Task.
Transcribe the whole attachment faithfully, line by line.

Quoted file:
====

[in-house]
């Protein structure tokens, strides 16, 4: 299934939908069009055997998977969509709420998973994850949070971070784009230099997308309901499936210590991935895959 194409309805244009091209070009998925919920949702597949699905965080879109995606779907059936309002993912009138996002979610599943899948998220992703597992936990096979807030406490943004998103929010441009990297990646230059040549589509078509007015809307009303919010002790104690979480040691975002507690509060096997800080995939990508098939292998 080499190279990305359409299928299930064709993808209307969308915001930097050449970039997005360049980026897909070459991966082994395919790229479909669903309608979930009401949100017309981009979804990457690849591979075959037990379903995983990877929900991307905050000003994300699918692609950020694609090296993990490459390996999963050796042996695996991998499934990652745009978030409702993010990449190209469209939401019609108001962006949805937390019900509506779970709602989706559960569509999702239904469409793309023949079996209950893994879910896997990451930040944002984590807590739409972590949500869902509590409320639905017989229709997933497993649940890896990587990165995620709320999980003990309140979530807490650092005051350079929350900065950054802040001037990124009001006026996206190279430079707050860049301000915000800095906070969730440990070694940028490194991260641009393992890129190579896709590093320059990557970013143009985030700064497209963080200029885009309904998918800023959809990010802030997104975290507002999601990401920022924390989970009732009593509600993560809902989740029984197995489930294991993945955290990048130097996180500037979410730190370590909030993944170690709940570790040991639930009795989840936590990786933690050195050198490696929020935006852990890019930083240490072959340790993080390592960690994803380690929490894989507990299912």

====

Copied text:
[in-house]
């Protein structure tokens, strides 16, 4: 299934939908069009055997998977969509709420998973994850949070971070784009230099997308309901499936210590991935895959 194409309805244009091209070009998925919920949702597949699905965080879109995606779907059936309002993912009138996002979610599943899948998220992703597992936990096979807030406490943004998103929010441009990297990646230059040549589509078509007015809307009303919010002790104690979480040691975002507690509060096997800080995939990508098939292998 080499190279990305359409299928299930064709993808209307969308915001930097050449970039997005360049980026897909070459991966082994395919790229479909669903309608979930009401949100017309981009979804990457690849591979075959037990379903995983990877929900991307905050000003994300699918692609950020694609090296993990490459390996999963050796042996695996991998499934990652745009978030409702993010990449190209469209939401019609108001962006949805937390019900509506779970709602989706559960569509999702239904469409793309023949079996209950893994879910896997990451930040944002984590807590739409972590949500869902509590409320639905017989229709997933497993649940890896990587990165995620709320999980003990309140979530807490650092005051350079929350900065950054802040001037990124009001006026996206190279430079707050860049301000915000800095906070969730440990070694940028490194991260641009393992890129190579896709590093320059990557970013143009985030700064497209963080200029885009309904998918800023959809990010802030997104975290507002999601990401920022924390989970009732009593509600993560809902989740029984197995489930294991993945955290990048130097996180500037979410730190370590909030993944170690709940570790040991639930009795989840936590990786933690050195050198490696929020935006852990890019930083240490072959340790993080390592960690994803380690929490894989507990299912």